page letter they flipped through and read the P.S. first.
Nearly 4 of every 5 readers who open your direct mail will read the P.S.
before they read anything else in your letter. Today research has confirmed
what Frank Johnson learned. Well, a number of the museum examples had
a P.S., including that hand written. Yet, not all. Today every
good direct mail letter has a P.S.
Johnson was also a story teller. His subscription work for Time, Life
and other magazines and publications many times were built on stories.
World War II offered many opportunities to use the power of emotion and
weave it into a story. A reason to respond. Now.
Today we know stories still work. Sometimes we package them as a full
case history. Sometimes as a short testimonial. Stories make direct mail
more readable, and more interesting.
Frank was also the guy who "invented" the crumpled letter.
The paper was rolled up in a ball, as if you were going to toss it away.
Instead, it was mailed. A lumpy package is an almost irresistible way
to reach your audience. And in this case it is nearly impossible not to
smooth out the crumpled page and read. Frank also sent mail that had the
Lesson: anything 3-D gets attention. Anything "not normal"
gets attention. Including different direct mail.
About the box which has his name, here's what Frank said; "All of
us on occasion put copy above the salutation, to say to the reader ...
'Keep an eye on this special offer coming up', or whatever. It's purpose?
To get somebody to read the thing, that's all."
Isn't it amazing ... the same is true today.
Follow-up letters is something else Johnson taught. Rarely do you get
all you can get the first time. Repeating direct mail, going back again
and again to the same audience, pays. Repetition builds your reputation.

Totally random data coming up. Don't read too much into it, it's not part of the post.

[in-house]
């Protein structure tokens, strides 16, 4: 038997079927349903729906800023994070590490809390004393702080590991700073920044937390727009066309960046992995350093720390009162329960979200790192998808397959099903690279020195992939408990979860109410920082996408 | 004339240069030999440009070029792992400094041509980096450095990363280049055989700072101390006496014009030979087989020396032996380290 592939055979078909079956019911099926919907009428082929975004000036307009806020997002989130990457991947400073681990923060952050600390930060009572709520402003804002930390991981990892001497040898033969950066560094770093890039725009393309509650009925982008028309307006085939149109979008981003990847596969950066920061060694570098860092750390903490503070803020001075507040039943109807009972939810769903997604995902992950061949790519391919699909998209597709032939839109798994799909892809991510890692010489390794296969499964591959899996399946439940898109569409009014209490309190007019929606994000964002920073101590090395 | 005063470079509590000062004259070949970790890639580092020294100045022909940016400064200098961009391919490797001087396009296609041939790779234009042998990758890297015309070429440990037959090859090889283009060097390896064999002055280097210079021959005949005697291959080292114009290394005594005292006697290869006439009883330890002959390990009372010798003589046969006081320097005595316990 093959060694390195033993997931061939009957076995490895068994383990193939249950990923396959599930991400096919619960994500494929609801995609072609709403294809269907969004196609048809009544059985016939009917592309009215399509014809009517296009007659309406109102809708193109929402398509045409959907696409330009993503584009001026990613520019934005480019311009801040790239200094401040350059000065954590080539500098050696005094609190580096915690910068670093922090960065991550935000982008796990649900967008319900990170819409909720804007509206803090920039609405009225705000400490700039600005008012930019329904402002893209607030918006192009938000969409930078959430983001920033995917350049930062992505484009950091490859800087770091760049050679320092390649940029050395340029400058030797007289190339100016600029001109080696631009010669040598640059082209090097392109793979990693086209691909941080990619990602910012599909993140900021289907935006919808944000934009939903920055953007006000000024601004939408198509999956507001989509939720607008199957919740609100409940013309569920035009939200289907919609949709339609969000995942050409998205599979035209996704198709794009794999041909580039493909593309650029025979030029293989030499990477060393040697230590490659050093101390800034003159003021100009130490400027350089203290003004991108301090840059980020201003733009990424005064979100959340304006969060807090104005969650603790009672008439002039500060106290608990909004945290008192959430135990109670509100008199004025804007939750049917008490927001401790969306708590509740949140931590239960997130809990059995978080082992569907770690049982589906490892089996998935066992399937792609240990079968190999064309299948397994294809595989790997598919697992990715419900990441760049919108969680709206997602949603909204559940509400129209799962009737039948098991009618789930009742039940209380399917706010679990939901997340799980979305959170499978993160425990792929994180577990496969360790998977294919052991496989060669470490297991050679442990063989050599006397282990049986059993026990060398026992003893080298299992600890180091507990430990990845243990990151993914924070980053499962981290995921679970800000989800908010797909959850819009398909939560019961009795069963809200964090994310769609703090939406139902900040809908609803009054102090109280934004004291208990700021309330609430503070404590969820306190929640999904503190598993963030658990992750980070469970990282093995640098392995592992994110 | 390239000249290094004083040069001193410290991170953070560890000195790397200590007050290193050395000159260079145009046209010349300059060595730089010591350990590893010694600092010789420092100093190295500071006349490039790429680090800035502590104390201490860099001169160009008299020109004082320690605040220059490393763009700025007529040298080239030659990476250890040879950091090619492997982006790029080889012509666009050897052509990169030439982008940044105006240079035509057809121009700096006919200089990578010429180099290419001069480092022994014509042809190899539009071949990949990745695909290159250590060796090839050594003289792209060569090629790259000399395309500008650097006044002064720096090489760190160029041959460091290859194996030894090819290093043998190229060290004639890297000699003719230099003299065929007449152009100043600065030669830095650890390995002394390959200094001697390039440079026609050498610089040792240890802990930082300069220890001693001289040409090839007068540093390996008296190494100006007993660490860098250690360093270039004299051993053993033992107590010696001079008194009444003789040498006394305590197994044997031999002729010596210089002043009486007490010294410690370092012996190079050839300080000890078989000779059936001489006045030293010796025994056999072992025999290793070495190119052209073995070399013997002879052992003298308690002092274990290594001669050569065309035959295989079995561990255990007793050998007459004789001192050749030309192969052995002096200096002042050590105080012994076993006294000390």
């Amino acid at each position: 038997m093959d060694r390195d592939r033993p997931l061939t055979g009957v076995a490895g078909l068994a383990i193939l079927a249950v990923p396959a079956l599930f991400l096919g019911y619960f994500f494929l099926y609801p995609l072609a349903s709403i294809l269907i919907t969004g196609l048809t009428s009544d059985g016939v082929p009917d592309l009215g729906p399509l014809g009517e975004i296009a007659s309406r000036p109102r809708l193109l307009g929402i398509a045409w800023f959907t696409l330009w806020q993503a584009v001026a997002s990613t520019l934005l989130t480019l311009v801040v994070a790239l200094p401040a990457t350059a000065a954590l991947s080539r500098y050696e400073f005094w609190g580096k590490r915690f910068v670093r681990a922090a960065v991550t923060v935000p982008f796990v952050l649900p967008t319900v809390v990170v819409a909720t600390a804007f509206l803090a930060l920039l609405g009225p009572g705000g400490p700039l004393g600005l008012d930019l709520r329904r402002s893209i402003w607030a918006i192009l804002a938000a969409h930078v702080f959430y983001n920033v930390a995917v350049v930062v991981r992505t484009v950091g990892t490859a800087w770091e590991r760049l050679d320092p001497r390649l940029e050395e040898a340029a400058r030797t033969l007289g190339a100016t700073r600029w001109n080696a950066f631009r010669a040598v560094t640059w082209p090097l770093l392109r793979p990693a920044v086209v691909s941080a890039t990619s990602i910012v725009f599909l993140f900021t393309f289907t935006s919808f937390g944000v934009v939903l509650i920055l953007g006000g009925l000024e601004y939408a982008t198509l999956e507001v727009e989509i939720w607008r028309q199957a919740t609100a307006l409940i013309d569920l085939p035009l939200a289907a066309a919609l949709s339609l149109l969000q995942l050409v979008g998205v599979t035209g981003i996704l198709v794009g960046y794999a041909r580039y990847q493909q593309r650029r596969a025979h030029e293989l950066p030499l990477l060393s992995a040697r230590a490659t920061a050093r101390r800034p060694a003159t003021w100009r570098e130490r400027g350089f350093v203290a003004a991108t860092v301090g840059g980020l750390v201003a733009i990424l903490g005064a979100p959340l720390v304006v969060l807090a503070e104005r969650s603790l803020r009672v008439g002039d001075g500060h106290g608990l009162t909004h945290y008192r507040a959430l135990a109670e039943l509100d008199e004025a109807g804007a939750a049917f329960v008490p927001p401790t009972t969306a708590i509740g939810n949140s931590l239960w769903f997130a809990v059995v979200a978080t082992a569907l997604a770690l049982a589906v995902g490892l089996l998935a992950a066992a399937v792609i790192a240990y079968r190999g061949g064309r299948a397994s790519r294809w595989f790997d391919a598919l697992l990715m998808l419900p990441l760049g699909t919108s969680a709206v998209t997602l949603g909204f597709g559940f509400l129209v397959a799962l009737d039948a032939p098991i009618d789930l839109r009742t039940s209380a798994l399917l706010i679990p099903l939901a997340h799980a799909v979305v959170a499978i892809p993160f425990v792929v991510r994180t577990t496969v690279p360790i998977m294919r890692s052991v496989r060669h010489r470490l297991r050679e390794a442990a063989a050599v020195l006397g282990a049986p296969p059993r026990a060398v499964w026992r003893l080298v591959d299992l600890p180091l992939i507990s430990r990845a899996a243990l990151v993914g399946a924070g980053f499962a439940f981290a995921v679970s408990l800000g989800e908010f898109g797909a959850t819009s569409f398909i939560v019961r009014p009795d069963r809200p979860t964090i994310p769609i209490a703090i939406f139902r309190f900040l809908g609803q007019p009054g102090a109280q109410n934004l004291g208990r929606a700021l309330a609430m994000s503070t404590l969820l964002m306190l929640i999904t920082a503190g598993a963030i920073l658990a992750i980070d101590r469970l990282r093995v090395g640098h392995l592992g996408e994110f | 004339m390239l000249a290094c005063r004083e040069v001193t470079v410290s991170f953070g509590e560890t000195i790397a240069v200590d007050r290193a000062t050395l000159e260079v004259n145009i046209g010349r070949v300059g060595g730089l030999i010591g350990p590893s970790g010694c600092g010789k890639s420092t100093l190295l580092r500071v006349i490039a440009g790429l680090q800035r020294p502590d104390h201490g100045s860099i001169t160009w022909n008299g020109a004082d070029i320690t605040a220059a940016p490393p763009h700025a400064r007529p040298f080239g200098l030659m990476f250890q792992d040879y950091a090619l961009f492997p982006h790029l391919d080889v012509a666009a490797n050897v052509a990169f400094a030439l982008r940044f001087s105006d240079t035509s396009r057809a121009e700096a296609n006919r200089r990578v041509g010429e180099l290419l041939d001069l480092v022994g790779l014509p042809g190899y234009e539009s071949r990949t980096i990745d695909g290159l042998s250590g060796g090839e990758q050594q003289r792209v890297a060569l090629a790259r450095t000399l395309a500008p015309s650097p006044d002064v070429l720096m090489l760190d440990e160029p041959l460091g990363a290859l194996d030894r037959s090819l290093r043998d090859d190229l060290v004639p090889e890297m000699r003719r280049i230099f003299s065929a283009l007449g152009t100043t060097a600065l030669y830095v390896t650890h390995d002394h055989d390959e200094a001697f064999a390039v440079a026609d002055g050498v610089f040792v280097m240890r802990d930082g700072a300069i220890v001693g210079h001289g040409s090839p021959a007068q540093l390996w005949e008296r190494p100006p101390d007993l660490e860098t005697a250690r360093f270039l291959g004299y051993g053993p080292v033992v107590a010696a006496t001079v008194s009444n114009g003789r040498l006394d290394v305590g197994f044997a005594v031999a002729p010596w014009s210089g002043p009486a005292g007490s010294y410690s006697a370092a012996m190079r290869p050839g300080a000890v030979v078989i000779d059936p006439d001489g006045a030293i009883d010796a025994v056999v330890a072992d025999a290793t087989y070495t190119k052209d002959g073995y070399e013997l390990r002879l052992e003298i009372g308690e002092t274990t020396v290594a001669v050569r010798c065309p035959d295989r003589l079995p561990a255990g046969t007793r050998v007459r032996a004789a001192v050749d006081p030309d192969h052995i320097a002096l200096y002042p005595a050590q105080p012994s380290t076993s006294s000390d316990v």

My favorite words from Frank Johnson are these: "All you're trying
to do with any letter is to keep somebody from throwing it out. You tell
funny stories, you put in funny pictures, you do anything you can to keep
For more direct mail marketing ideas, you may find a visit to www.rayjutkins.com/salemmm.html
worth the "click". And ... EnJoy!
Marketing with Ray on the RAYdio
Internet Radio is "new". Meaning, not everyone has listened
in. Yet. The world will - soon. 45 million plus are doing so every month.
And the list is getting longer.
INB Internet Radio Network is ready. My program Big Bikes & Trikes
on the RAYdio continues to roll along very nicely.
It's summer time ... and I'm busy riding and WebCasting from just about
anywhere and everywhere. As you're reading this I'm on the road. Programs
from the Barber Motorsports Museum in Birmingham, Alabama - a place with
650 motorcycles is a fun place. Barnett Harley-Davidson, truly
the world's largest Harley dealer, from their new location in Las Cruces,
New Mexico is another interesting story.
And then from the American Motorcyclist Heritage Museum in Pickerington,
Ohio for a tour of the largest collection of Indian Motorcycles on earth
- in this 100th birthday year for Indian.
This week is West Coast Thunder II from Riverside, California. Next week
is the Great Western Posse Ride from Kingman, Arizona. To see what's coming
up through the balance of the summer and into the fall, go to www.rayjutkins.com/vroom.html.
And to listen to all these programs - and more - visit www.inbradio.com/bigbikes/.
I'll "see" you on the RAYdio!
The Joy of Change
We have a new telephone area code: 928.
Which means just about everything we own must be changed. At no
small expense, either. So be it.
The 928 number is now active ... and so is the old 520. The old
is scheduled to hang around until the end of 2001 ... and then disappear.
What is also disappearing is our old fax number. With E-mail fulfilling
so many options, we've decided to offer only a single fax number; +1+928+244-6148
If you'd like to update all your records now, here is our current info;
RAYdio E-mail; Ray@INB.net
Direct eFax: +1+928+244-6148